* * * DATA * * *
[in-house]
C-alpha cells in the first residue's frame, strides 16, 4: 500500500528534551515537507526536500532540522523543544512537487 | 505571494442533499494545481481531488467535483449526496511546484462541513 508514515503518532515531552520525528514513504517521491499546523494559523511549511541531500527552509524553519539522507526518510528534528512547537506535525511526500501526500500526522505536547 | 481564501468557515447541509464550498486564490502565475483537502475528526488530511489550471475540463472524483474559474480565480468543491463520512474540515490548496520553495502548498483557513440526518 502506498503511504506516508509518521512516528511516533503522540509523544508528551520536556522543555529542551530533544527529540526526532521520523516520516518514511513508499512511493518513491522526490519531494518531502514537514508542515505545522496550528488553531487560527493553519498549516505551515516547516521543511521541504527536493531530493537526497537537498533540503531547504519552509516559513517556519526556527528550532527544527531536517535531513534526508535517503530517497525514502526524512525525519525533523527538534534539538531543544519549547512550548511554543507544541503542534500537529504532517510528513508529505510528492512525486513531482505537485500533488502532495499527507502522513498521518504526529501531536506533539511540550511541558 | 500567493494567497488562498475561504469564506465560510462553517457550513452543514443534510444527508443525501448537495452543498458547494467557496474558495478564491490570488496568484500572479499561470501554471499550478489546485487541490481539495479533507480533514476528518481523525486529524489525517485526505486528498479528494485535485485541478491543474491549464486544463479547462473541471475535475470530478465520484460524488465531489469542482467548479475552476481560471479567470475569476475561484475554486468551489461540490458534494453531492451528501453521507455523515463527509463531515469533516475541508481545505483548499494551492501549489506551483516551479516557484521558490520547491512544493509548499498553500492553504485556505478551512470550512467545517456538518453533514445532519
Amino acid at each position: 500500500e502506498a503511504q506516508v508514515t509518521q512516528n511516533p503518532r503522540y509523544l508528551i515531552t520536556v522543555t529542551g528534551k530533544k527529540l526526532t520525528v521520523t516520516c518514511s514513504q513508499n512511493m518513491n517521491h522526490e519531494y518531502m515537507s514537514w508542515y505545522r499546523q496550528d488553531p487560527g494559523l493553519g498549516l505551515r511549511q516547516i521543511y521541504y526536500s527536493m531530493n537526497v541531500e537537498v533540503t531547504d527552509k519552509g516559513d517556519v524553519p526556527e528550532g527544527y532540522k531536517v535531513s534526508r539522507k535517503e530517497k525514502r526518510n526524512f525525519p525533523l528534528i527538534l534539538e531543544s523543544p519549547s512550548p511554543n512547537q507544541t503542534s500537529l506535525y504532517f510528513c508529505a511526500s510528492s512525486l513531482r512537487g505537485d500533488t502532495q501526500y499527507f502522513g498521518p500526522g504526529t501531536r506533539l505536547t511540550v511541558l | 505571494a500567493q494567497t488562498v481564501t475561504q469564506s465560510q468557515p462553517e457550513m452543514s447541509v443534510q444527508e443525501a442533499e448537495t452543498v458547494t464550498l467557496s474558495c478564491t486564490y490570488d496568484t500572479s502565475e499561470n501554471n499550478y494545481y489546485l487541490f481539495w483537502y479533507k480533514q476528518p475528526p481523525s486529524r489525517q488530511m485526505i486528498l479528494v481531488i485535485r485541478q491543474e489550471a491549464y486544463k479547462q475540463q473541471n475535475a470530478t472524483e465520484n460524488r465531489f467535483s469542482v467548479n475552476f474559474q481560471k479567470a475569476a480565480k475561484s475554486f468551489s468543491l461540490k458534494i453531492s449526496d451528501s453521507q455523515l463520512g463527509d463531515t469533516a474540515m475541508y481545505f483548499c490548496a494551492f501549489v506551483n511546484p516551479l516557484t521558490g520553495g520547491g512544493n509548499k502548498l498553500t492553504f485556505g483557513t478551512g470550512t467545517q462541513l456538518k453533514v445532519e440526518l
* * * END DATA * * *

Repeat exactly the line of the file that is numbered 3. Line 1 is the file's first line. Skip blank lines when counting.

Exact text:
Amino acid at each position: 500500500e502506498a503511504q506516508v508514515t509518521q512516528n511516533p503518532r503522540y509523544l508528551i515531552t520536556v522543555t529542551g528534551k530533544k527529540l526526532t520525528v521520523t516520516c518514511s514513504q513508499n512511493m518513491n517521491h522526490e519531494y518531502m515537507s514537514w508542515y505545522r499546523q496550528d488553531p487560527g494559523l493553519g498549516l505551515r511549511q516547516i521543511y521541504y526536500s527536493m531530493n537526497v541531500e537537498v533540503t531547504d527552509k519552509g516559513d517556519v524553519p526556527e528550532g527544527y532540522k531536517v535531513s534526508r539522507k535517503e530517497k525514502r526518510n526524512f525525519p525533523l528534528i527538534l534539538e531543544s523543544p519549547s512550548p511554543n512547537q507544541t503542534s500537529l506535525y504532517f510528513c508529505a511526500s510528492s512525486l513531482r512537487g505537485d500533488t502532495q501526500y499527507f502522513g498521518p500526522g504526529t501531536r506533539l505536547t511540550v511541558l | 505571494a500567493q494567497t488562498v481564501t475561504q469564506s465560510q468557515p462553517e457550513m452543514s447541509v443534510q444527508e443525501a442533499e448537495t452543498v458547494t464550498l467557496s474558495c478564491t486564490y490570488d496568484t500572479s502565475e499561470n501554471n499550478y494545481y489546485l487541490f481539495w483537502y479533507k480533514q476528518p475528526p481523525s486529524r489525517q488530511m485526505i486528498l479528494v481531488i485535485r485541478q491543474e489550471a491549464y486544463k479547462q475540463q473541471n475535475a470530478t472524483e465520484n460524488r465531489f467535483s469542482v467548479n475552476f474559474q481560471k479567470a475569476a480565480k475561484s475554486f468551489s468543491l461540490k458534494i453531492s449526496d451528501s453521507q455523515l463520512g463527509d463531515t469533516a474540515m475541508y481545505f483548499c490548496a494551492f501549489v506551483n511546484p516551479l516557484t521558490g520553495g520547491g512544493n509548499k502548498l498553500t492553504f485556505g483557513t478551512g470550512t467545517q462541513l456538518k453533514v445532519e440526518l